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Homemade Apple Dumplings

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  • Author: Cindy Gibbs
  • Prep Time: 30 minutes
  • Cook Time: 45 minutes
  • Total Time: 1 hour 15 minutes
  • Yield: 6 servings 1x
  • Category: Dessert
  • Method: Bake
  • Cuisine: American


These Homemade Apple Dumplings will take you back in time.  The apples are cored and filled with a tiny bit of butter, sprinkled with cinnamon and sugar and wrapped in a soft pastry dough.  They get finished with a cinnamon sauce that gets poured over them before baking them to a golden brown.  They are a perfect dessert to welcome Fall or for any time of year!


Units Scale


  • 1 cup water
  • 1 cup granulated sugar
  • 1/4 teaspoon cornstarch
  • 1 teaspoon cinnamon
  • 2 tablespoons butter


  • 2 cups all-purpose flour
  • 2 teaspoons baking powder
  • 1 teaspoon salt
  • 1 cup Crisco solid shortening, cold
  • 7 tablespoons milk, very cold


  • 6 small Granny Smith apples, or Gala or Macintosh
  • 6 tablespoons butter
  • Sugar & cinnamon for sprinkling over apples



  1. Add the water, sugar, cornstarch, cinnamon, and butter to a small saucepan.  Bring to a boil over high heat.  Reduce to medium heat and allow to simmer for about 4 to 5 minutes.  Remove from heat and allow to cool while preparing the dough and apples.


  1. Preheat oven to 375 degrees.
  2. In a large bowl, whisk together the flour, baking powder, and salt.  Using a pastry blender or two forks, cut the shortening into the flour mixture until small pieces form in the size of peas.  Add the milk and mix with your hands or a fork just until it forms a ball.  Wrap the dough in plastic wrap and place it in the refrigerator while you prepare the apples.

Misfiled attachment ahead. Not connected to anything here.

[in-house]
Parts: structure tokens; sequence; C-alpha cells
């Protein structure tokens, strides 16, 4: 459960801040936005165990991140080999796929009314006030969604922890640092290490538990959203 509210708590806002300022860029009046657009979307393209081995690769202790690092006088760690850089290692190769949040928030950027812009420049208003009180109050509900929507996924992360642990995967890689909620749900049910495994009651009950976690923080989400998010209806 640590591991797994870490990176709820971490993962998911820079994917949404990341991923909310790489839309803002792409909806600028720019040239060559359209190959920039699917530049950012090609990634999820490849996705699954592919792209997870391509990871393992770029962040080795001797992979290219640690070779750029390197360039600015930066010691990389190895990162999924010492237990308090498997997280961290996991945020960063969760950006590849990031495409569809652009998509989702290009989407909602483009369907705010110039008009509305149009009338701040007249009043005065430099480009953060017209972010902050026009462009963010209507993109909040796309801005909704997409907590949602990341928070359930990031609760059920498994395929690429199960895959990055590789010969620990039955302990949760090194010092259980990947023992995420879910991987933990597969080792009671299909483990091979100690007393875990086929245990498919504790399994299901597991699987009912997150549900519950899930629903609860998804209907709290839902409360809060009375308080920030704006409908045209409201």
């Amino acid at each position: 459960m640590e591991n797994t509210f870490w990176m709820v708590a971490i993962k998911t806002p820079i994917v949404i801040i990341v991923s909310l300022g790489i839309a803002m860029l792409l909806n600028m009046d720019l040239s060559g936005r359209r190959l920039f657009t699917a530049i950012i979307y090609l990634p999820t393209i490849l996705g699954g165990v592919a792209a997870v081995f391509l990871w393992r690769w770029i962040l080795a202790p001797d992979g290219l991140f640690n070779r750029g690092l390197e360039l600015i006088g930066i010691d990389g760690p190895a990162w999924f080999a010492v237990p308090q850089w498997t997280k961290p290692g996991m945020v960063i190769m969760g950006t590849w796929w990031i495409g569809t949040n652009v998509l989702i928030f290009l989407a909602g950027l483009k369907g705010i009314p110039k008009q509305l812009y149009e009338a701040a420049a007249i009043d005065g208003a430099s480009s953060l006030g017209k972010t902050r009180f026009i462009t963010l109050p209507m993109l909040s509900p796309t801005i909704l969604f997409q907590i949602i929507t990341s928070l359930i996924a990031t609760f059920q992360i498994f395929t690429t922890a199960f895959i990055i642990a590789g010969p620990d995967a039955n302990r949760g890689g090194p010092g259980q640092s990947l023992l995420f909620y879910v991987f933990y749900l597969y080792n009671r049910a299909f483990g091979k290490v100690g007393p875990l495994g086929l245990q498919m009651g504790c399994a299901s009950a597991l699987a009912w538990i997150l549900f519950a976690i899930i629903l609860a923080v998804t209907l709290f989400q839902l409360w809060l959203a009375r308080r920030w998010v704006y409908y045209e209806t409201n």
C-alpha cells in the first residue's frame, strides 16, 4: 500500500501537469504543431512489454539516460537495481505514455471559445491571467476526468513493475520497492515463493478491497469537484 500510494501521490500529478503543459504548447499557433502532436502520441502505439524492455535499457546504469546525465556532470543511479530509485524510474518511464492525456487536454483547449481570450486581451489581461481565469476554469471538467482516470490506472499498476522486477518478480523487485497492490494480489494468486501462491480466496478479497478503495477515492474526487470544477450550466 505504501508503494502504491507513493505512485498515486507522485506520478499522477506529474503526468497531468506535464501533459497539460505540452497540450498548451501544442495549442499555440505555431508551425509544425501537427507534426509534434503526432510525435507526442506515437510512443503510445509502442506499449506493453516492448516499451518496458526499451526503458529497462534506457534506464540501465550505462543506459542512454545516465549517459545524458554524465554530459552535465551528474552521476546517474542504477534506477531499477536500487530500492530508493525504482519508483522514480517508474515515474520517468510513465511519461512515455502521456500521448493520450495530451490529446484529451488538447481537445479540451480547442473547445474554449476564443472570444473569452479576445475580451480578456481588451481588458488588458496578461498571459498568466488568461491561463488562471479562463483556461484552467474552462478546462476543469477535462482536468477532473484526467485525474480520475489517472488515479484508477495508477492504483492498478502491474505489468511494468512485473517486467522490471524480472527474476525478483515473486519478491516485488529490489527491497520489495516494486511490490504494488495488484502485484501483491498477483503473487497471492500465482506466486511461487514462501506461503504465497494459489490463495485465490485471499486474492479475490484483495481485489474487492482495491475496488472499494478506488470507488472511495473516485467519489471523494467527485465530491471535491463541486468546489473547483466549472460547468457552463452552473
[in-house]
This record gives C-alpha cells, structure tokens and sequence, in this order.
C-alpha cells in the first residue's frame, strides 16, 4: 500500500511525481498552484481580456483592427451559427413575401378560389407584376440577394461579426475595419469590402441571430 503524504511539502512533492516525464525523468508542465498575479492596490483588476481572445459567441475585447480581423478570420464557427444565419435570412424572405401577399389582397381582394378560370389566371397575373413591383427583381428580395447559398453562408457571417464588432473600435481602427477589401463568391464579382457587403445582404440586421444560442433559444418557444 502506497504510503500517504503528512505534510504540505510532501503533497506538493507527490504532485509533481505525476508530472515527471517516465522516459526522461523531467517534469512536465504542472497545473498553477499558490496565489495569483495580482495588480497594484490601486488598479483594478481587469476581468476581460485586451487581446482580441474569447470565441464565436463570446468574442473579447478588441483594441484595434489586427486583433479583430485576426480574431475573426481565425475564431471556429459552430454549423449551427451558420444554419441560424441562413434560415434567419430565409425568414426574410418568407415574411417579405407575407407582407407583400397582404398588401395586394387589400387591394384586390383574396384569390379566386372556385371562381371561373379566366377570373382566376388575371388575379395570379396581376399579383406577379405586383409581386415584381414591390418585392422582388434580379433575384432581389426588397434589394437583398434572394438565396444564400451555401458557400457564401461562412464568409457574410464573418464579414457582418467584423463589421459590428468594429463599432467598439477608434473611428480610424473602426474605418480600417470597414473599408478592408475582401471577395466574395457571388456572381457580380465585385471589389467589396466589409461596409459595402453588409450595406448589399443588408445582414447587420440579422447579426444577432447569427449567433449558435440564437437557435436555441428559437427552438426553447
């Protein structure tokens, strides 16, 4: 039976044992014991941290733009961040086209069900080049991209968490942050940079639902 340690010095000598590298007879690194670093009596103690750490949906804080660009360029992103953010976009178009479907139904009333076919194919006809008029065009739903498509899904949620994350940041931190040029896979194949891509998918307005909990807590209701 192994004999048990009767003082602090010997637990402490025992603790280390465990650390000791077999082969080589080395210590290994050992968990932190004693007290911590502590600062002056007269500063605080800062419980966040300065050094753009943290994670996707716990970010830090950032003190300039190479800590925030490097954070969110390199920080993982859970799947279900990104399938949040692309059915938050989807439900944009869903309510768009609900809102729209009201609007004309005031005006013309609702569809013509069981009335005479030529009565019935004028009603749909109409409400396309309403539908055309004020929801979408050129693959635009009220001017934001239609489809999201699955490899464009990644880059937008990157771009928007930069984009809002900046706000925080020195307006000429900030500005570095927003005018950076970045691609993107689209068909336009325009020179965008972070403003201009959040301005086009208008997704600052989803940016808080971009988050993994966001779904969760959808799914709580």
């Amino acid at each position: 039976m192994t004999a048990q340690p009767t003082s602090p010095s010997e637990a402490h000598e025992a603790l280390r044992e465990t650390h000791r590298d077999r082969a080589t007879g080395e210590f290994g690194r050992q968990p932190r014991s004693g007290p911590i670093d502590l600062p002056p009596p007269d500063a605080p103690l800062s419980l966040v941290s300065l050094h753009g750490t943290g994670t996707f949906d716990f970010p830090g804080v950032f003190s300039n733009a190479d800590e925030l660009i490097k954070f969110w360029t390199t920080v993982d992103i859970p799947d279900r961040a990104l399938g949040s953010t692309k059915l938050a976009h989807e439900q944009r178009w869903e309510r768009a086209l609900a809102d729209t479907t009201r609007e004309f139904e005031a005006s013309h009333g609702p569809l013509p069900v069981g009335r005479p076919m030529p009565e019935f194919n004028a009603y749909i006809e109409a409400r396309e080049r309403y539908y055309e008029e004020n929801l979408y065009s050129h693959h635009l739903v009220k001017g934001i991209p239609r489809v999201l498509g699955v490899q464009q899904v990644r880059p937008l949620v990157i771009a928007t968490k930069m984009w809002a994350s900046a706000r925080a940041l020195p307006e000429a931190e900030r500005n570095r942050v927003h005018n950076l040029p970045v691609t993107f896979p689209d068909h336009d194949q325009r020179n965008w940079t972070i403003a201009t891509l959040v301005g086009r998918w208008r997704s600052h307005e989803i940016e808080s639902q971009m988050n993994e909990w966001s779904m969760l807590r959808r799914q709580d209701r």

3. Peel and core the apples.  See more below under THE APPLES.
  4. Place the dough on a floured surface.  Pat the dough into a rectangle.  Using a bench scraper or knife, cut the dough into six equal pieces.  See the pictures above the recipe.
  5. Place one piece at a time on a lightly floured surface.  Roll each piece into a thin piece of dough, big enough to come up the sides and to the top of an apple.  The dough doesn’t need to be a perfect square or anything, just big enough.
  6. Place an apple on a piece of rolled out dough.  Place about 1 tablespoon of butter in the hole of the apple.  You can add more if you like, as long as it will fit.  Generously sprinkle cinnamon and sugar over the top of the apple.
  7. Wrap the dough around the sides of apple and seal it on the top.  I use a bench scraper to go under the dough all around the apple first, to make sure it’s not sticking to the work surface.  Note:  Cupp your hands around the apple, molding the dough upward against the apple.  The dough doesn’t need to be very thick around the apple.  I try to make it as thin as possible.  Besides, you need the excess dough for making leaves and stems.  Pinch off any excess dough on the top of each apple and save it for the stems and leaves.  Make sure there are no openings in the dough.
  8. Place the apples in a buttered  9 x 13 baking dish, making sure they are spaced at least one inch apart.
  9. Roll out the extra dough and use a small leaf cookie cutter to cut leaves.  Then use those dough scraps to form tiny log shapes to use as stems.  If you don’t have a tiny leaf cookie cutter, you can use a sharp knife and form your own leaves.
  10. Place a dough stem on top of each apple, pressing down slightly on the bottom to mold it into the dough on top of the apple.  Form it however you like.  I slightly bend over the top of the stem.  Place a leaf on each side of the stem and slightly press down on the stem of the leave to mold it into the dough on the apple.
  11. Pour the sauce over the dumplings.  Sprinkle with some additional sugar, if desired.  Bake for about 45 to 50 minutes until the pie crust is a golden brown and the apples are tender when tested with a sharp knife.
  12. Spoon the sauce back up over the apples and serve warm with ice cream or your favorite topping.
  13. Refrigerate leftovers for up to three days.
  14. To reheat, place in a microwave for about one minute.  The sauce will be thicker the second day but tastes just as good.


  1. Peel and core the apples.  Place the apples in a large bowl of ice water if you don’t want them to turn brown.  However, it doesn’t matter if they turn brown.  They are going to be baked anyway.  If you do place them in ice water, make sure you pat them dry with a paper towel before wrapping them in the pie dough.


  1. I used Granny Smith apples for this recipe.  However, any baking apple will work.
  2. Make sure to use small apples for this recipe.  I’ve tried using the larger apples and they don’t work as well.  There’s not enough dough scraps to make leaves and stems and they also take longer to bake.